(but it is kinda funny and sad that when a billionaire wants to build a giant monument to his greatness at 27 Uni City Manager gives him $250,000 of our budget to flesh out the idea, but if a average citizen and small business owner like Fred wants to contest something proposed by power or the powerful, it's now $400 out of his meager pockets...)


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Posted by Mark Weiss
a resident of Another Palo Alto neighborhood
on Jun 1, 2014 at 9:28 pm

[Post removed.]


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Posted by Stanford private deals
a resident of Stanford
on Jun 2, 2014 at 9:49 am

Greenacres said: Look at Arastradero Road. People complain about the traffic already, it's not a major road, it's a residential arterial, and yet the City approved a 22,000 square foot looming hotel where there was a 3500 sq ft business space, right around the corner from one of the most backed up intersections in town. The VMWare expansion will double buiness traffic on that corridor, and it's not done yet. The giant apartment block (literally) at the old bowling alley will send its traffic in that direction. And still every zoning application is for over the legal zoning by significant amounts.

Charleston-Arastradero project was managed by Stanford's Andy Coe. Former Planning Director Emslie hired him. The Planning Department's behind the scenes deals with Stanford become public every so often. Most recently Emslie's secret meetings with Arrillaga planning the 27 University development.


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Posted by Jerry Underdal
a resident of Barron Park
on Jun 2, 2014 at 2:07 pm

Jerry Underdal is a registered user.

@Stanford private deals

"The VMWare expansion will double buiness traffic on that corridor,...


Lots of hyperventilating about Arastradero and nearby development on El Camino Real in Greenacres's posts. Green Acres and Barron Square activists have worked hard to get the city to back off the traffic calming measures on Arastradero and return to the 4-lane expressway feel of the street a few years ago.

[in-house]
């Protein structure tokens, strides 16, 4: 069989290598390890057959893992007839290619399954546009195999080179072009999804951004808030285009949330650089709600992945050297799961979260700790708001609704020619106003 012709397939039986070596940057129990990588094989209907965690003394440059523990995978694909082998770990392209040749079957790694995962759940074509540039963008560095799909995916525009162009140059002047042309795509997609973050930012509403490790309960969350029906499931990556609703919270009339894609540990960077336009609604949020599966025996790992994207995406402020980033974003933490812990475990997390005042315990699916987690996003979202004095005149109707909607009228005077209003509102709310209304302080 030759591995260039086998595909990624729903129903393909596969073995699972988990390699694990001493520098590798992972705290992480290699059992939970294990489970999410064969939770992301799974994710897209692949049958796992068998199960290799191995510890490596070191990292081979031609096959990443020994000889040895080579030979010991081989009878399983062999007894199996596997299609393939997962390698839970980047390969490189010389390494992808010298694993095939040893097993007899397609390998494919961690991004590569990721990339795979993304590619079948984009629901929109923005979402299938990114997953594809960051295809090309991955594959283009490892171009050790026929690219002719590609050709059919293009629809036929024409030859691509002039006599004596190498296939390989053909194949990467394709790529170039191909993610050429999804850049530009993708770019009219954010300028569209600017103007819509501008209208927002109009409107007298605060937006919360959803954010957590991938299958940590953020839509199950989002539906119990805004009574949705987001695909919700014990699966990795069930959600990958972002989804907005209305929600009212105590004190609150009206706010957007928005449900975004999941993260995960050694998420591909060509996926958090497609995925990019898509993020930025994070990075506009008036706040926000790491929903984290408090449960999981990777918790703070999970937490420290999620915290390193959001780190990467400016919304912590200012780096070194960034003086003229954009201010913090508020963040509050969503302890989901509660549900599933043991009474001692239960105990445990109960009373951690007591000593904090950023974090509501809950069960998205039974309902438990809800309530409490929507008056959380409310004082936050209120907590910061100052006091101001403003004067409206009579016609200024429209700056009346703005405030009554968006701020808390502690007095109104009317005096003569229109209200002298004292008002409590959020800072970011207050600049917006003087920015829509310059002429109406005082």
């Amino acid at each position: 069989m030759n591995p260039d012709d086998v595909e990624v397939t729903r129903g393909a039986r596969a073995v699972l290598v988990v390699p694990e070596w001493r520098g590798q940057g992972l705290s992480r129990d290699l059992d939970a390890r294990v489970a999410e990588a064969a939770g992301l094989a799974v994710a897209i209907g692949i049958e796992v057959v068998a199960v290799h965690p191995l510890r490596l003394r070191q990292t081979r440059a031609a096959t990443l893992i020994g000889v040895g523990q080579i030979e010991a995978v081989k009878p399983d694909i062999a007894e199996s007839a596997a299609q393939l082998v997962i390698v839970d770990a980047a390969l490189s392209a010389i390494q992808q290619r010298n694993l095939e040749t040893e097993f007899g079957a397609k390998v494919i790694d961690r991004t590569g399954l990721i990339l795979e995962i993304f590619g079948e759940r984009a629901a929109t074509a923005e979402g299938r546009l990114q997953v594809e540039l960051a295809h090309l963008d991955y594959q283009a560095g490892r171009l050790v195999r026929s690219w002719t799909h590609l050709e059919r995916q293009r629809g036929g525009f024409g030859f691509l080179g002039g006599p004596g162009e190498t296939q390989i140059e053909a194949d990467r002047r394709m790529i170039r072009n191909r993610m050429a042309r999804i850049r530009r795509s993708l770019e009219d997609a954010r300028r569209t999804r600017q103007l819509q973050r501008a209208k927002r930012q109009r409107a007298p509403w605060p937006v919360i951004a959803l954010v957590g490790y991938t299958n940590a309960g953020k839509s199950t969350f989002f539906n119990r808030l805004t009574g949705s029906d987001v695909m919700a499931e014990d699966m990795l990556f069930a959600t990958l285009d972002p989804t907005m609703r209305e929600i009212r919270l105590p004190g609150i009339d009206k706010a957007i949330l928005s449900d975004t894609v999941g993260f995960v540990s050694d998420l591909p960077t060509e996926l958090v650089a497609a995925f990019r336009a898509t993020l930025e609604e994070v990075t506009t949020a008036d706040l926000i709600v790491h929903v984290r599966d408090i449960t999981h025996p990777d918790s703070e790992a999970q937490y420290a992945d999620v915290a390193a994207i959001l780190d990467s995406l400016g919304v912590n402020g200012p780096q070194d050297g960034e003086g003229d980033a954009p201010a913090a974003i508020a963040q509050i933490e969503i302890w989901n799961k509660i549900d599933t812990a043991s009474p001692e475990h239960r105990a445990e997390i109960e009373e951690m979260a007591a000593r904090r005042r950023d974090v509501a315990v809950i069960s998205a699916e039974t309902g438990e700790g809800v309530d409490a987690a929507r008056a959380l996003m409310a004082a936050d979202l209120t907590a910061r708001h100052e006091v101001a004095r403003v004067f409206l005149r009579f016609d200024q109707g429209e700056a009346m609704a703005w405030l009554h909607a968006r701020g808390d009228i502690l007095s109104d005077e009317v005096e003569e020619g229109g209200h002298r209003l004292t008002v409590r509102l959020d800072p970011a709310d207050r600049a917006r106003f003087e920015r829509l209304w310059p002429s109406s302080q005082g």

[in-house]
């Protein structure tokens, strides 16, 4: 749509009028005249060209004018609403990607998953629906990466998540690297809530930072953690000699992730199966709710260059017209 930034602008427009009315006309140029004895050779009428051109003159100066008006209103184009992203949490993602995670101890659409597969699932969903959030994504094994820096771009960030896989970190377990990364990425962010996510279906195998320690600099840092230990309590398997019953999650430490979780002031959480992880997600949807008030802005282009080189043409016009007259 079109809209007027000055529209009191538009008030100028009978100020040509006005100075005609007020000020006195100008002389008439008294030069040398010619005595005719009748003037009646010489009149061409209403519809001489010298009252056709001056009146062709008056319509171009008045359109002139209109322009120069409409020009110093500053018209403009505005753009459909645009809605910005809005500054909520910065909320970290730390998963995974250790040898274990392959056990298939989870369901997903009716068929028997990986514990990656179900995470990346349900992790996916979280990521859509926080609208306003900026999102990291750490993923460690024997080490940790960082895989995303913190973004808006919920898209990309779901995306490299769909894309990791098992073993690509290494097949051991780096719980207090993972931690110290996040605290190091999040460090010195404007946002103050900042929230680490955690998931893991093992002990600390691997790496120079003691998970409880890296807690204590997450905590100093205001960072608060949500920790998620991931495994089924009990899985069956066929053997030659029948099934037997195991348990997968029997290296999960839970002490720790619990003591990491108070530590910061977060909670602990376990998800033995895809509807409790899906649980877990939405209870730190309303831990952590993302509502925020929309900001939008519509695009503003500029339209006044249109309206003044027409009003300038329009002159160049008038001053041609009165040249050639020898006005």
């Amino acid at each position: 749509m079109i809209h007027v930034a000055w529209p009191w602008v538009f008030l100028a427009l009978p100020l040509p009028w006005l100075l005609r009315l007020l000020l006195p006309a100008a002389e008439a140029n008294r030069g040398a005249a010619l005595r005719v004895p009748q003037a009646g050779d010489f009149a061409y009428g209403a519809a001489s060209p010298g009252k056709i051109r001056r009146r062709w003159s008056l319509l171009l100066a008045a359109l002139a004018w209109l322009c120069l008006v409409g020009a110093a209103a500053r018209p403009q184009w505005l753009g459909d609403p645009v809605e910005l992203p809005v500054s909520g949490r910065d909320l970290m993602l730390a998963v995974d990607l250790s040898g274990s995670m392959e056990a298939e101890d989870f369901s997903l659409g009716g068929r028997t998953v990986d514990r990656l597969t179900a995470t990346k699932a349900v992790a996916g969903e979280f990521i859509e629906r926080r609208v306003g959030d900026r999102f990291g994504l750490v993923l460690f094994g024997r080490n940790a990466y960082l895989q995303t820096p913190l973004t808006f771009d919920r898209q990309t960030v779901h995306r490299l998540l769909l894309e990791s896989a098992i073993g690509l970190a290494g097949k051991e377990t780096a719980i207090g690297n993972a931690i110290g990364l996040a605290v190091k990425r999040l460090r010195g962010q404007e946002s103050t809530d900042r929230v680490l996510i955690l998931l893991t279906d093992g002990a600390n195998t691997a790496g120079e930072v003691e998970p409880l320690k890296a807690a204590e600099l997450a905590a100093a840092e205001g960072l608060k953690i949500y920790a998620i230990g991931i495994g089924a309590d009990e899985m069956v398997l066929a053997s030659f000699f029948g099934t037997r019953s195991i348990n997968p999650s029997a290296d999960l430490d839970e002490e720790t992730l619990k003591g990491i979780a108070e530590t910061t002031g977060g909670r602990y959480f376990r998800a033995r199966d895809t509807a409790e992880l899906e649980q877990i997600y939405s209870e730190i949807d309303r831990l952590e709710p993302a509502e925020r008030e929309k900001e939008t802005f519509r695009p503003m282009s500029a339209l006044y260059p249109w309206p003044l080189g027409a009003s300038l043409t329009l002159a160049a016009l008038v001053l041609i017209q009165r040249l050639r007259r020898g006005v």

Greenacres's statement above is authoritatively delivered yet totally unsubstantiated. Is there enough to it that we should stop all additional development, return Arastradero to its original status, and cancel measures to encourage safe bicycling on the road? I don't think so.





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Posted by Jerry Underdal
a resident of Barron Park
on Jun 2, 2014 at 3:03 pm

Jerry Underdal is a registered user.

@Mark Weiss

"I had to search the term PASZ to learn who they were."

They are the most current incarnation of the Maybell Action Group, which was formed last spring to fight PAHC's affordable housing for low-income seniors project on Maybell Avenue.

[Portion removed.]


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Posted by Stanford private deals
a resident of Stanford
on Jun 2, 2014 at 3:07 pm

Jerry, nice job changing the subject. And setting up some straw men.
You did not respond about the fact that it was a Stanford PR man in the Planning Dept. who managed the planning for the corridor. Whose interests do you think he was working for? I think that has more to do with what's going on there than anything else.
I prefer a little hyperventilation compared to apologists for the major development interests.


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Posted by Greenacres
a resident of Green Acres
on Jun 2, 2014 at 3:45 pm

@ Jerry,
"Green Acres and Barron Square activists have worked hard to get the city to back off the traffic calming measures on Arastradero and return to the 4-lane expressway feel of the street a few years ago."

Jerry, I've never even so much as written a letter expressing that opinion to City Council, and I certainly haven't said so here.

[Portion removed.]


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Posted by Greenacres
a resident of Green Acres
on Jun 2, 2014 at 4:01 pm

@Take a Clue, Council,
"In Palo Alto, the Crown Jewel of Silicon Valley, a citizen must spend $409 of his own money and hours of his time to petition the city government to follow its own safety codes, while our city staff urges the city council to ignore its own safety codes.

Never mind that, at some time in the future, people could be injured or die because our responders could not navigate the staff-sanctioned substandard streets. It's the principle of the thing, people: citizens must not be allowed to challenge staff."

I love getting to quote people because you said it!